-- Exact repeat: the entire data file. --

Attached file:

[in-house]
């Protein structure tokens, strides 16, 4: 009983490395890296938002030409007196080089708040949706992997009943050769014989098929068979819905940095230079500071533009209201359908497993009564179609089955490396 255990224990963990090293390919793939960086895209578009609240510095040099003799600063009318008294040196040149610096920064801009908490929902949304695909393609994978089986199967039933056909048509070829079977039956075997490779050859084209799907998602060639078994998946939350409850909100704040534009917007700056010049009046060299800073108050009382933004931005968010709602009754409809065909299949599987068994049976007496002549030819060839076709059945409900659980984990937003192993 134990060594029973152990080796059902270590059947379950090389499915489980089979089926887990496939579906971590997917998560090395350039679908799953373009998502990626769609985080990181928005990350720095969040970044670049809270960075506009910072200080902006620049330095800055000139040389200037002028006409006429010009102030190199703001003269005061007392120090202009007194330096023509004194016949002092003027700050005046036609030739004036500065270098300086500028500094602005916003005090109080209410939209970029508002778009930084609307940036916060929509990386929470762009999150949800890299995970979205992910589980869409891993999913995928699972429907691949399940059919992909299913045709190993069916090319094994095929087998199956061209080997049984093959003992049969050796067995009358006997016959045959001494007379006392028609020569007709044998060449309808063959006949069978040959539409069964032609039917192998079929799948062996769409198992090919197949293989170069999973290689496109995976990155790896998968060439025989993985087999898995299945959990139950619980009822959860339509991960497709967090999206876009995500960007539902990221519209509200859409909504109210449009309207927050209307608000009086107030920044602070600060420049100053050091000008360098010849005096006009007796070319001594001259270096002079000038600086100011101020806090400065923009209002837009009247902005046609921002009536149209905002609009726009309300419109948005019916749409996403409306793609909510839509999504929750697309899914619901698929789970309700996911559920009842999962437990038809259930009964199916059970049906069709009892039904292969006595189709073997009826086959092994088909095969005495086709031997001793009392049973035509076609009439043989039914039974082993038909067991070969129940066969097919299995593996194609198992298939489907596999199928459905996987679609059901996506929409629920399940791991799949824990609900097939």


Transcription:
[in-house]
């Protein structure tokens, strides 16, 4: 009983490395890296938002030409007196080089708040949706992997009943050769014989098929068979819905940095230079500071533009209201359908497993009564179609089955490396 255990224990963990090293390919793939960086895209578009609240510095040099003799600063009318008294040196040149610096920064801009908490929902949304695909393609994978089986199967039933056909048509070829079977039956075997490779050859084209799907998602060639078994998946939350409850909100704040534009917007700056010049009046060299800073108050009382933004931005968010709602009754409809065909299949599987068994049976007496002549030819060839076709059945409900659980984990937003192993 134990060594029973152990080796059902270590059947379950090389499915489980089979089926887990496939579906971590997917998560090395350039679908799953373009998502990626769609985080990181928005990350720095969040970044670049809270960075506009910072200080902006620049330095800055000139040389200037002028006409006429010009102030190199703001003269005061007392120090202009007194330096023509004194016949002092003027700050005046036609030739004036500065270098300086500028500094602005916003005090109080209410939209970029508002778009930084609307940036916060929509990386929470762009999150949800890299995970979205992910589980869409891993999913995928699972429907691949399940059919992909299913045709190993069916090319094994095929087998199956061209080997049984093959003992049969050796067995009358006997016959045959001494007379006392028609020569007709044998060449309808063959006949069978040959539409069964032609039917192998079929799948062996769409198992090919197949293989170069999973290689496109995976990155790896998968060439025989993985087999898995299945959990139950619980009822959860339509991960497709967090999206876009995500960007539902990221519209509200859409909504109210449009309207927050209307608000009086107030920044602070600060420049100053050091000008360098010849005096006009007796070319001594001259270096002079000038600086100011101020806090400065923009209002837009009247902005046609921002009536149209905002609009726009309300419109948005019916749409996403409306793609909510839509999504929750697309899914619901698929789970309700996911559920009842999962437990038809259930009964199916059970049906069709009892039904292969006595189709073997009826086959092994088909095969005495086709031997001793009392049973035509076609009439043989039914039974082993038909067991070969129940066969097919299995593996194609198992298939489907596999199928459905996987679609059901996506929409629920399940791991799949824990609900097939």